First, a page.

The Vietnam War was unusual for many reasons, one of which was the detail of the reporting and journalism. Telecommunications and jet travel made reporting on the war easier than other conflicts like the Korean War. The Vietnam War was not the most vicious war of the era, but it was the most visible to Americans. That visibility was one of the causes behind the protests that are now historically associated with the war.
This is a Pulitzer winning photograph taken on June 8, 1972. It is informally known as “the napalm photo” or “napalm girl” and is one of the most haunting and iconic images of the Vietnam War. At the instant of capture, a South Vietnamese army has instigated a napalm attack on the village of Trang Bang. A nine year old girl named Phan Thị Kim Phúc has been burned by the attack and flees the scene alongside her neighbors and a handful of American soldiers. The evocative moment was captured by a photographer who took the children to safety in Saigon. Kim Phúc survived and today is a recognized philanthropist and writer.
Undoubtedly one of the most memorable photographs of the twentieth century, it goes beyond the capture of that horrible moment to highlight the disparity between the image of the war established by the government and the reality. Moments like this have been occurring for thousands of years, but to have such personal coverage of a current event was new for Americans. Even President Nixon doubted the authenticity of the image.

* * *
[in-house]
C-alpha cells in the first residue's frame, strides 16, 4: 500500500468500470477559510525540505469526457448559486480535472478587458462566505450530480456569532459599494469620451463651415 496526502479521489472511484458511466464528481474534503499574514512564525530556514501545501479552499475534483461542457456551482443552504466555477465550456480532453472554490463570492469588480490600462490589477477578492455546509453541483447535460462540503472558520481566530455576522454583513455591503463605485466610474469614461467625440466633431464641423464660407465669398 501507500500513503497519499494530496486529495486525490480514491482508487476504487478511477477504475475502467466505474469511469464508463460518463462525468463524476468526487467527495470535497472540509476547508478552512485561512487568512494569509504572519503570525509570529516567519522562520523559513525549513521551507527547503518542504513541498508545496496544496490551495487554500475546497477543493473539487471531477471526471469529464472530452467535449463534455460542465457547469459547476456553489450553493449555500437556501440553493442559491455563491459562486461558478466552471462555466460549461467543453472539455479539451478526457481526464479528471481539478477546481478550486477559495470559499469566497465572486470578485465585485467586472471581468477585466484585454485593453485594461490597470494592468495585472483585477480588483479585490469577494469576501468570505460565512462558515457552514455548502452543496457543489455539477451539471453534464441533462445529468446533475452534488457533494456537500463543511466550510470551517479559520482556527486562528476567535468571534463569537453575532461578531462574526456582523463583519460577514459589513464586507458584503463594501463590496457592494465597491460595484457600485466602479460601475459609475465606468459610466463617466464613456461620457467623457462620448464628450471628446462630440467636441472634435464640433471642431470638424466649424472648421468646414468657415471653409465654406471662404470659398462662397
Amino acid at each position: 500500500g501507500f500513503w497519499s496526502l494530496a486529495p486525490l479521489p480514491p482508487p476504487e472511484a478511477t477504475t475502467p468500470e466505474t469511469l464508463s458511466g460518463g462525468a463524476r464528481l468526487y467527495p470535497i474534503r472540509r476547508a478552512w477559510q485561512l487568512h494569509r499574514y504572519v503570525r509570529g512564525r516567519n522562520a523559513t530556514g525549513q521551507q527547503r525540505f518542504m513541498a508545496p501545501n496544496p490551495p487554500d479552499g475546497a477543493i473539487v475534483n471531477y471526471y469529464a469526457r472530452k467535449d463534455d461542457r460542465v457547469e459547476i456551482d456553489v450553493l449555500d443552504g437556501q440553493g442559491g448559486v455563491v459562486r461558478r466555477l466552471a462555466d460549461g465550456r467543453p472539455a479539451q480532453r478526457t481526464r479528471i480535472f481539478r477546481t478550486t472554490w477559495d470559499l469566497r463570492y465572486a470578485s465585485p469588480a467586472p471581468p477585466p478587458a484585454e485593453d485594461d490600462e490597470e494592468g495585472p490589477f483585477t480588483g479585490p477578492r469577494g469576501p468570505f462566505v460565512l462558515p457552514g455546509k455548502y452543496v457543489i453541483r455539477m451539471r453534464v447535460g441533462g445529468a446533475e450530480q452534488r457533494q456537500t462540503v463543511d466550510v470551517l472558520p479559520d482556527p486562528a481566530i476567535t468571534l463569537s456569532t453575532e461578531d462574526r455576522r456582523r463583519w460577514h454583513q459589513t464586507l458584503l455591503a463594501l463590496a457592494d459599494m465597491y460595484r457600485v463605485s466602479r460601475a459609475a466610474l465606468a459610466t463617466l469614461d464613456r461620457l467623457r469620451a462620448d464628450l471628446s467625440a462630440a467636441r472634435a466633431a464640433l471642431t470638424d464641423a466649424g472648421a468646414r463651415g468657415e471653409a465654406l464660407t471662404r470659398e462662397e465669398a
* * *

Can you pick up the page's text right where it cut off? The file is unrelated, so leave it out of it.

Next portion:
This photograph is known as the “Saigon Execution” or sometimes by the name of the man being shot, Nguyễn Văn Lém. It was also a Pulitzer Prize winner, in 1968. Linked below the photograph is a brief video of the same event. A journalist named Eddie Adams captured it on February 1, 1968, more than four years before the photo of Kim Phúc. The shooter is the Chief of the Republic of Vietnam National Police and the victim, Lém, is a member of the Viet Cong. Lém was shot because of “suspected guerilla activity and war crimes,” but it would be reasonable to consider his death the result of a wartime mentality and a braggart general.
Like the first photograph this image had a galvanizing effect on the anti-war movement in America. The major war before the Vietnam War, the Korean War, received less public attention because of its associations with World War II and its relative inaccessibility due to relatively undeveloped reporting technology. The adult Americans at the time were a decade too early for the social changes and youth empowerment of the 1960s. The wars after the Vietnam War, especially the war in Afghanistan have enjoyed the next generation of photojournalism and reporting in wartime. We do not have the sweeping social changes that made the Vietnam War protests so iconic, but we do have access to images and footage that history will remember as vividly as the two photographs presented here, like Abu Ghraib prison and the rending of Kabul.
For excellent images of the wars abroad and other current events, follow the blog on Boston.com called The Big Picture. Below is a link to a post of photographs in Afghanistan from January 2011.